Parabola used to have a mips64el port to provide support for the Chinese Loongson processor used in the Lemote Yeeloong laptop. It was discontinued due to a lack of resources and interest, and the final activity was seen in July 2014.[9]

Differences from Arch and Arch ARMEdit

Parabola GNU/Linux-libre running the MATE desktop environment

The project uses only 100% free software from the official Arch repositories for the i686 and x86-64 architectures and official Arch ARM repositories (except [alarm] and [aur]) for the ARMv7. It uses free replacements when possible, such as the Linux-libre kernel instead of the generic Linux kernel.

The filtering process removes around 700 software packages from the repositories that do not meet the requirements of the Free Software Definition for each architecture.[10]

Social contractEdit

Parabola has established a Social Contract. The Parabola Social Contract commits the project to the free software community (viewing itself as only competing against nonfree systems), free culture, democracy, and to follow Arch's philosophy.[4] Under the covenant are included the GNU Free System Distribution Guidelines.


There are two ways to install Parabola, either from scratch using installable ISO images, or by migrating from an existing Arch-based system. The latter process is almost as simple as switching to the Parabola repositories list.[2][11]


TalkingParabola is a derivative install CD based on TalkingArch. It is a respin of the Parabola ISO modified to include speech and braille output for blind and visually impaired users. TalkingParabola retains all the features of the Parabola live image, but adds speech and braille packages to make it possible for blind and visually impaired users to install Parabola eyes-free.[12]


The Parabola community has created a number of cartoon characters for the project. The characters are a gnu and a cat named "Bola", who is conceived after Parabola's main characteristics: "elegant, minimalist and lightweight".[13]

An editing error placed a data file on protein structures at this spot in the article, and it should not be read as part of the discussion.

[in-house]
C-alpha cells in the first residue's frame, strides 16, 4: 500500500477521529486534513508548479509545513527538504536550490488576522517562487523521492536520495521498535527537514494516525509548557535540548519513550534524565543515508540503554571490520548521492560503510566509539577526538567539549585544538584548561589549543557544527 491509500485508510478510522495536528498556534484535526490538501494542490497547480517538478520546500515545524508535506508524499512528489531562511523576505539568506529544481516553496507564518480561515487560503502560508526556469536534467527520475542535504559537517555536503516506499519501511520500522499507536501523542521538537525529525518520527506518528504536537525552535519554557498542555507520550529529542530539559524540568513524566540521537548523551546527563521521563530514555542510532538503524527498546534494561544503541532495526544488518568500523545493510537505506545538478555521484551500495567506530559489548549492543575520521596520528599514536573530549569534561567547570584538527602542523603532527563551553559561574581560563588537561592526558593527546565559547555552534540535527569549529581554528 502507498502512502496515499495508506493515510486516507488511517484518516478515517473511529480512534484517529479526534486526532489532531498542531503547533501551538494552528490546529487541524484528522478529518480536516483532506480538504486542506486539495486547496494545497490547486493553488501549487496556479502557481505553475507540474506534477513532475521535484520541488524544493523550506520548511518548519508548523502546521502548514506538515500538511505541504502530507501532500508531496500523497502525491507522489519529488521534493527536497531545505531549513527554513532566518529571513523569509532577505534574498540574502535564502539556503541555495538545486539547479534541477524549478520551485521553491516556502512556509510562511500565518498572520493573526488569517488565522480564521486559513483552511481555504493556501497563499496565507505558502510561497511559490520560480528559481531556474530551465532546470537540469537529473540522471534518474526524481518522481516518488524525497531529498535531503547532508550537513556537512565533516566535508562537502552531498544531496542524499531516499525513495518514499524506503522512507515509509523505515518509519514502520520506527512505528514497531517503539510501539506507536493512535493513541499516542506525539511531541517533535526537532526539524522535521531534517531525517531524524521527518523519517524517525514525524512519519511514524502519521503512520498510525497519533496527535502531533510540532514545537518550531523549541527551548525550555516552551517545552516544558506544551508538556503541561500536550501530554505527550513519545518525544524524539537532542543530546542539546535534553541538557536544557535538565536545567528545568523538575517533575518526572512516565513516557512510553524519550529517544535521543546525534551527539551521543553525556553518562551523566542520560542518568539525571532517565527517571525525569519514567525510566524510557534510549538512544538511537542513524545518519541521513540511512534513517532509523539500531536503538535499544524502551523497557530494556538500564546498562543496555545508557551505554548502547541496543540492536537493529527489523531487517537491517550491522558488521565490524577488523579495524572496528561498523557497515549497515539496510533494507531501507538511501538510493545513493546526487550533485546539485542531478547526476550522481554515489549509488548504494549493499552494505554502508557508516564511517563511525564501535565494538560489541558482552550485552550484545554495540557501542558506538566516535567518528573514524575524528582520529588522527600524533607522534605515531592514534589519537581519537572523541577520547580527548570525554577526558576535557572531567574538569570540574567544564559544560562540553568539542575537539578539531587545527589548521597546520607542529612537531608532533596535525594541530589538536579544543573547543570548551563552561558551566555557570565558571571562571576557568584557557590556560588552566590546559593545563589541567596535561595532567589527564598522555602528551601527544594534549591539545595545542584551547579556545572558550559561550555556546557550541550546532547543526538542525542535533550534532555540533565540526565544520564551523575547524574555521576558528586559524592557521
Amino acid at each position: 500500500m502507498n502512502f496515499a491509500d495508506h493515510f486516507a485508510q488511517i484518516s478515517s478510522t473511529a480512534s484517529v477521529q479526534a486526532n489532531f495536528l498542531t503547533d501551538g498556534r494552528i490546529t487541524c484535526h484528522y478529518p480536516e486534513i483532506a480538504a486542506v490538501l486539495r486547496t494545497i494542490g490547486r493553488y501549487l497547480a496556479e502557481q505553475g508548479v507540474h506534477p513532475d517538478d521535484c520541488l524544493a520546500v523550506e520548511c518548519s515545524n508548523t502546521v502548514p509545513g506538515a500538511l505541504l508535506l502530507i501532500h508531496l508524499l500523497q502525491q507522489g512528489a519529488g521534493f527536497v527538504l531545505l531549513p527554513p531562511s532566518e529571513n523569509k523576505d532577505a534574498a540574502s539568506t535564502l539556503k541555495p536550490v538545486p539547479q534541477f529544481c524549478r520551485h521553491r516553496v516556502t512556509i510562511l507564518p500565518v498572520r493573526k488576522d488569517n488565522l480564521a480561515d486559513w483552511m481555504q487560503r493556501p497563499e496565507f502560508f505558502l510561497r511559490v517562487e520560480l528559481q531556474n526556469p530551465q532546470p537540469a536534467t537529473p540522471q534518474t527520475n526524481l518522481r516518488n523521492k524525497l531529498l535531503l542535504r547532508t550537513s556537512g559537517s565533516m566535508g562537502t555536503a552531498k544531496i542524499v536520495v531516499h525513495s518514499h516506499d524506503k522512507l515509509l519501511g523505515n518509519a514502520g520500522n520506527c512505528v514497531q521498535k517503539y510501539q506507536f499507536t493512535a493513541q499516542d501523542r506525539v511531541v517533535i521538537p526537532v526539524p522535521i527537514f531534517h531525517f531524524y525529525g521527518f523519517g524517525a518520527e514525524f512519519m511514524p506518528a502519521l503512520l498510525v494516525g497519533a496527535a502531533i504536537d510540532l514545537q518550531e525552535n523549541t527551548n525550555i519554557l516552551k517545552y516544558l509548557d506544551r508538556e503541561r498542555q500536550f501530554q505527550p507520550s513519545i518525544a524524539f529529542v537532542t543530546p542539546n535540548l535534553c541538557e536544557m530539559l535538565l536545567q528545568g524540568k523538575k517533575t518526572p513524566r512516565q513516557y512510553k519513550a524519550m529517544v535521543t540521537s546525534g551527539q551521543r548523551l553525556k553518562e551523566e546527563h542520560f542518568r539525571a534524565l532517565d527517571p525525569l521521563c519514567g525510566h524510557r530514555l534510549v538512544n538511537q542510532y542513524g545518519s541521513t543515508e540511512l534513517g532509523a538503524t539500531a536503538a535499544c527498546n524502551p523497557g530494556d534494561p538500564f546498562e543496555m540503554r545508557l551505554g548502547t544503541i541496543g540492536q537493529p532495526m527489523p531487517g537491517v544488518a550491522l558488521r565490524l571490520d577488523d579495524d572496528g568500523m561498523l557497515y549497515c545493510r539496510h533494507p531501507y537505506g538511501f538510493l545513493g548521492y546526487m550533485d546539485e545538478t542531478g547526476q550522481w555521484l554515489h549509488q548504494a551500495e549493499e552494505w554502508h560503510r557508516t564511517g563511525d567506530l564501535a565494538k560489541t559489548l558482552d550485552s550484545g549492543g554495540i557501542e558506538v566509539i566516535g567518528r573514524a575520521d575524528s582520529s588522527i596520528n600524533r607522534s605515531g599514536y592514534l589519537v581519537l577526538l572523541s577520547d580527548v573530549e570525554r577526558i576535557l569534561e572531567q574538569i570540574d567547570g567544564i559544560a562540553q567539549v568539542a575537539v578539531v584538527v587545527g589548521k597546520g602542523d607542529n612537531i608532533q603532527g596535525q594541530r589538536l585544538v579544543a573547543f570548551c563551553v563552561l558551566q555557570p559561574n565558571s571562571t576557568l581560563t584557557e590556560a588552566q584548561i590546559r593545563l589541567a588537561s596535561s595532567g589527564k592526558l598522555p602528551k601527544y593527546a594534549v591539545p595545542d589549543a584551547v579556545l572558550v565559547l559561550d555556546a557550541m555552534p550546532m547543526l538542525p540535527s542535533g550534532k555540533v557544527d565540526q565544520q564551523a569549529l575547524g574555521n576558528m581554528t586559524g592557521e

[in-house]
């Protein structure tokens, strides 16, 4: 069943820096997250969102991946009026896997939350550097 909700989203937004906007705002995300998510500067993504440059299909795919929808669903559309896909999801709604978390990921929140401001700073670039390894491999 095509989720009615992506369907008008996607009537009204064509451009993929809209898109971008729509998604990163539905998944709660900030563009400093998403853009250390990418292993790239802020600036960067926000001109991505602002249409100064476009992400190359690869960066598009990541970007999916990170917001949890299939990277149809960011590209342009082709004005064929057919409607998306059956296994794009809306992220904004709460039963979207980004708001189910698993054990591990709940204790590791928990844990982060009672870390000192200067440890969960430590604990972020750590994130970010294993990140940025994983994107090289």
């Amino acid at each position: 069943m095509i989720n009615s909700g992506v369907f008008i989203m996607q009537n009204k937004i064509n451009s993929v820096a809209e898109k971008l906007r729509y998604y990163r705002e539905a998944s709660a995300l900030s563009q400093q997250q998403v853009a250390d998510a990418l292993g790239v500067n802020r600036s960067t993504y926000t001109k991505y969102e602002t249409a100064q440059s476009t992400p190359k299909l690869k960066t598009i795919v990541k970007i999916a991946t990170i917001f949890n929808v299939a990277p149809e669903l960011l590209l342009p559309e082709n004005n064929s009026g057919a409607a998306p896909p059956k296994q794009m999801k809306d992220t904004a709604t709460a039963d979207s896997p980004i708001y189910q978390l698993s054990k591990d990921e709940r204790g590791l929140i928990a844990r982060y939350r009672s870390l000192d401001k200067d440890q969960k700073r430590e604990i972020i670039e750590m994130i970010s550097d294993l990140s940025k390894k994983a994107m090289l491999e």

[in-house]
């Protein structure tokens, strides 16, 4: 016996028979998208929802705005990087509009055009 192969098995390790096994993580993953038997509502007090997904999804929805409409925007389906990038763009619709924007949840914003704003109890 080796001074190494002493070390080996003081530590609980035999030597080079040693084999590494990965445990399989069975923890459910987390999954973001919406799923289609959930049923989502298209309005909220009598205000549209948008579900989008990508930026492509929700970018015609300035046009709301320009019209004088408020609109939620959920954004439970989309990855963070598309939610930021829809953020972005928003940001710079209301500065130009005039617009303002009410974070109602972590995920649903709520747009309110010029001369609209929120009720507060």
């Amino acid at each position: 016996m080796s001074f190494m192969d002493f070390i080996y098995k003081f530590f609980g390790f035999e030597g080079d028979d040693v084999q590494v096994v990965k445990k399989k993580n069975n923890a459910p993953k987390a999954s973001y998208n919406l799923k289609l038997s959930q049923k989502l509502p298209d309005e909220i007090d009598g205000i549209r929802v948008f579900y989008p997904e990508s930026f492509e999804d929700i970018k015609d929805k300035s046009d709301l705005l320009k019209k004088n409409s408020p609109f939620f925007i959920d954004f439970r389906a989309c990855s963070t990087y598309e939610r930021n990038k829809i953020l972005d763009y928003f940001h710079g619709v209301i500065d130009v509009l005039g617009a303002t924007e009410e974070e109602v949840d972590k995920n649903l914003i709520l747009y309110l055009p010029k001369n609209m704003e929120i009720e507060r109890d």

See alsoEdit


  1. ^ Parabola Hackers development team
  2. ^ a b "Get Parabola". Parabola project. 
  3. ^ a b Parabola GNU/Linux-libre supports ARMv7
  4. ^ a b "Parabola Social Contract". Parabola project. 30 August 2011. Retrieved 12 November 2015. 
  5. ^ "List of Free GNU/Linux Distributions". Free Software Foundation. 21 December 2011. 
  6. ^ "Parabola GNU/Linux-libre". DistroWatch. 1 November 2011. Retrieved 12 January 2012. 
  7. ^ Smith, Brett (20 May 2011). "Parabola GNU/Linux joins the FSF list of free distributions". Free Software Foundation. 
  8. ^ Czarkoff, Dmitrij D. (2 February 2012). "Parabola GNU/Linux: Freedom Packaged". OSNews. Retrieved 14 February 2012. 
  9. ^ "Parabola support for mips64el discontinued - Parabola project". Parabola Wiki. 2015-06-17. Retrieved 2015-07-01. 
  10. ^ "blacklist.git - Nonfree packages found in ArchLinux repos". Parabola project. 
  11. ^ "Migration from Arch". Parabola project. 16 September 2011. 
  12. ^ "Get Parabola - TalkingParabola ISO". Parabola project. 
  13. ^ "Parabola has a new mascot called Bola". Parabola project. April 2016. Retrieved 30 April 2016. 

External linksEdit